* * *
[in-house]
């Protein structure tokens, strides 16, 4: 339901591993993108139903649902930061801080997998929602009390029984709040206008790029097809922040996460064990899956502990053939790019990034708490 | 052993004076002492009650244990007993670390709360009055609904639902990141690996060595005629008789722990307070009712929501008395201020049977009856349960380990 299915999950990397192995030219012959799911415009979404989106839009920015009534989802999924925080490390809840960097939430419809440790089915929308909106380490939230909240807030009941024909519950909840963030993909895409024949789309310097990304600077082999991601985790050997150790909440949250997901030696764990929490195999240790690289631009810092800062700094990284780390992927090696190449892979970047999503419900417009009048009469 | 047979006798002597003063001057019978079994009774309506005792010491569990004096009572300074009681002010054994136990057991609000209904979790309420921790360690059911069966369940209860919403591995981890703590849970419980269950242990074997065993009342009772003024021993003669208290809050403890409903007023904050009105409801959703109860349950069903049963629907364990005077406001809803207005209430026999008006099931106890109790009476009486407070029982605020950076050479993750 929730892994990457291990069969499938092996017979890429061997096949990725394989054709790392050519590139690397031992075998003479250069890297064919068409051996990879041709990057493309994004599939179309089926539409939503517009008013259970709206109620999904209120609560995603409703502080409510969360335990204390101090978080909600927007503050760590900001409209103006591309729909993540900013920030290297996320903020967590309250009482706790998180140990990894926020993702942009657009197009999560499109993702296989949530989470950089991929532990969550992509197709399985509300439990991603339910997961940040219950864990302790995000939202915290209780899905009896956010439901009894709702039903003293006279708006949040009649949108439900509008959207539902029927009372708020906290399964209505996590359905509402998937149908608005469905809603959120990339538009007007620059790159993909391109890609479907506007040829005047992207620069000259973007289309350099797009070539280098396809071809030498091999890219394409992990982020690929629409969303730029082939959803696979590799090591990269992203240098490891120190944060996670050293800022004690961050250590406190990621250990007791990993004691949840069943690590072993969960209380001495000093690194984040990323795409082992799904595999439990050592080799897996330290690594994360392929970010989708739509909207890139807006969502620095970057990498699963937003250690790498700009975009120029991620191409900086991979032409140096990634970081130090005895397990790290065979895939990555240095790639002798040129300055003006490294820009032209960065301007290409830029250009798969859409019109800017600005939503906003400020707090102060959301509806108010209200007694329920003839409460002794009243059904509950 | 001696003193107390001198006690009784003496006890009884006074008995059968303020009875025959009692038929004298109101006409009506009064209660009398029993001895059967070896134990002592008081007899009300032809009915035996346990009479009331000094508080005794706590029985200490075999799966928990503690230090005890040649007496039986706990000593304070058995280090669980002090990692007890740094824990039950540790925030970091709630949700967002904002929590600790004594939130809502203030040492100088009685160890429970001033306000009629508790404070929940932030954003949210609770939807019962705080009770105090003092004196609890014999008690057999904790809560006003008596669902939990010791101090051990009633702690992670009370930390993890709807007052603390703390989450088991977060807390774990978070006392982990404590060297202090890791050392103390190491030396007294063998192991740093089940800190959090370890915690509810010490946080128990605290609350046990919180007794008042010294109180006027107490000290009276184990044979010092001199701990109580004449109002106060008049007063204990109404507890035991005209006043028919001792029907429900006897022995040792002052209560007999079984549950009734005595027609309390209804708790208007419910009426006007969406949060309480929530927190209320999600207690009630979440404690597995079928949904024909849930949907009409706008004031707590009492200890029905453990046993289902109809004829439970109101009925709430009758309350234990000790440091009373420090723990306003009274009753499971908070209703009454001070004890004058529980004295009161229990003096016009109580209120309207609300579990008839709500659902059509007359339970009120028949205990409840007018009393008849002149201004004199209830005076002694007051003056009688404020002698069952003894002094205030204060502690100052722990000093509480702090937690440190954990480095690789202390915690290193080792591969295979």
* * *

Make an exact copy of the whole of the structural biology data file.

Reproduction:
[in-house]
């Protein structure tokens, strides 16, 4: 339901591993993108139903649902930061801080997998929602009390029984709040206008790029097809922040996460064990899956502990053939790019990034708490 | 052993004076002492009650244990007993670390709360009055609904639902990141690996060595005629008789722990307070009712929501008395201020049977009856349960380990 299915999950990397192995030219012959799911415009979404989106839009920015009534989802999924925080490390809840960097939430419809440790089915929308909106380490939230909240807030009941024909519950909840963030993909895409024949789309310097990304600077082999991601985790050997150790909440949250997901030696764990929490195999240790690289631009810092800062700094990284780390992927090696190449892979970047999503419900417009009048009469 | 047979006798002597003063001057019978079994009774309506005792010491569990004096009572300074009681002010054994136990057991609000209904979790309420921790360690059911069966369940209860919403591995981890703590849970419980269950242990074997065993009342009772003024021993003669208290809050403890409903007023904050009105409801959703109860349950069903049963629907364990005077406001809803207005209430026999008006099931106890109790009476009486407070029982605020950076050479993750 929730892994990457291990069969499938092996017979890429061997096949990725394989054709790392050519590139690397031992075998003479250069890297064919068409051996990879041709990057493309994004599939179309089926539409939503517009008013259970709206109620999904209120609560995603409703502080409510969360335990204390101090978080909600927007503050760590900001409209103006591309729909993540900013920030290297996320903020967590309250009482706790998180140990990894926020993702942009657009197009999560499109993702296989949530989470950089991929532990969550992509197709399985509300439990991603339910997961940040219950864990302790995000939202915290209780899905009896956010439901009894709702039903003293006279708006949040009649949108439900509008959207539902029927009372708020906290399964209505996590359905509402998937149908608005469905809603959120990339538009007007620059790159993909391109890609479907506007040829005047992207620069000259973007289309350099797009070539280098396809071809030498091999890219394409992990982020690929629409969303730029082939959803696979590799090591990269992203240098490891120190944060996670050293800022004690961050250590406190990621250990007791990993004691949840069943690590072993969960209380001495000093690194984040990323795409082992799904595999439990050592080799897996330290690594994360392929970010989708739509909207890139807006969502620095970057990498699963937003250690790498700009975009120029991620191409900086991979032409140096990634970081130090005895397990790290065979895939990555240095790639002798040129300055003006490294820009032209960065301007290409830029250009798969859409019109800017600005939503906003400020707090102060959301509806108010209200007694329920003839409460002794009243059904509950 | 001696003193107390001198006690009784003496006890009884006074008995059968303020009875025959009692038929004298109101006409009506009064209660009398029993001895059967070896134990002592008081007899009300032809009915035996346990009479009331000094508080005794706590029985200490075999799966928990503690230090005890040649007496039986706990000593304070058995280090669980002090990692007890740094824990039950540790925030970091709630949700967002904002929590600790004594939130809502203030040492100088009685160890429970001033306000009629508790404070929940932030954003949210609770939807019962705080009770105090003092004196609890014999008690057999904790809560006003008596669902939990010791101090051990009633702690992670009370930390993890709807007052603390703390989450088991977060807390774990978070006392982990404590060297202090890791050392103390190491030396007294063998192991740093089940800190959090370890915690509810010490946080128990605290609350046990919180007794008042010294109180006027107490000290009276184990044979010092001199701990109580004449109002106060008049007063204990109404507890035991005209006043028919001792029907429900006897022995040792002052209560007999079984549950009734005595027609309390209804708790208007419910009426006007969406949060309480929530927190209320999600207690009630979440404690597995079928949904024909849930949907009409706008004031707590009492200890029905453990046993289902109809004829439970109101009925709430009758309350234990000790440091009373420090723990306003009274009753499971908070209703009454001070004890004058529980004295009161229990003096016009109580209120309207609300579990008839709500659902059509007359339970009120028949205990409840007018009393008849002149201004004199209830005076002694007051003056009688404020002698069952003894002094205030204060502690100052722990000093509480702090937690440190954990480095690789202390915690290193080792591969295979």